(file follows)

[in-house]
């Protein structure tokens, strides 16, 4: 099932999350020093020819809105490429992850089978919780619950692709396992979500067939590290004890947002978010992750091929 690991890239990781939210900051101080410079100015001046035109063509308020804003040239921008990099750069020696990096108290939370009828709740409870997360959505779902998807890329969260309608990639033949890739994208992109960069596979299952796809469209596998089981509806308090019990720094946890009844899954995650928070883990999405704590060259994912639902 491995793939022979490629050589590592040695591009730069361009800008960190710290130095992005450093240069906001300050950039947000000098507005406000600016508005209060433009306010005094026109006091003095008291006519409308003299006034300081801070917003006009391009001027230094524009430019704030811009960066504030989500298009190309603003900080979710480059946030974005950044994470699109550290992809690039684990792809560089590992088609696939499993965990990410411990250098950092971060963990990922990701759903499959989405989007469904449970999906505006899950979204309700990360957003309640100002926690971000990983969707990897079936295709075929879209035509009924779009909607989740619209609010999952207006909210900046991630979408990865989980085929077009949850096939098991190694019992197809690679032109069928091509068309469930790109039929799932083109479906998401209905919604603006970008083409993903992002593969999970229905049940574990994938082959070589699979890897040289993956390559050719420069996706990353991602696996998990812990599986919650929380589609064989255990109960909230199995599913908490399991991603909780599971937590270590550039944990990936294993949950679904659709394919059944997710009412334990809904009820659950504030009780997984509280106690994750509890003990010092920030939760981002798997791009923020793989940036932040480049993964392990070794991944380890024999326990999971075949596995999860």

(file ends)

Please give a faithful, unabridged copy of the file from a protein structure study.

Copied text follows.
[in-house]
């Protein structure tokens, strides 16, 4: 099932999350020093020819809105490429992850089978919780619950692709396992979500067939590290004890947002978010992750091929 690991890239990781939210900051101080410079100015001046035109063509308020804003040239921008990099750069020696990096108290939370009828709740409870997360959505779902998807890329969260309608990639033949890739994208992109960069596979299952796809469209596998089981509806308090019990720094946890009844899954995650928070883990999405704590060259994912639902 491995793939022979490629050589590592040695591009730069361009800008960190710290130095992005450093240069906001300050950039947000000098507005406000600016508005209060433009306010005094026109006091003095008291006519409308003299006034300081801070917003006009391009001027230094524009430019704030811009960066504030989500298009190309603003900080979710480059946030974005950044994470699109550290992809690039684990792809560089590992088609696939499993965990990410411990250098950092971060963990990922990701759903499959989405989007469904449970999906505006899950979204309700990360957003309640100002926690971000990983969707990897079936295709075929879209035509009924779009909607989740619209609010999952207006909210900046991630979408990865989980085929077009949850096939098991190694019992197809690679032109069928091509068309469930790109039929799932083109479906998401209905919604603006970008083409993903992002593969999970229905049940574990994938082959070589699979890897040289993956390559050719420069996706990353991602696996998990812990599986919650929380589609064989255990109960909230199995599913908490399991991603909780599971937590270590550039944990990936294993949950679904659709394919059944997710009412334990809904009820659950504030009780997984509280106690994750509890003990010092920030939760981002798997791009923020793989940036932040480049993964392990070794991944380890024999326990999971075949596995999860």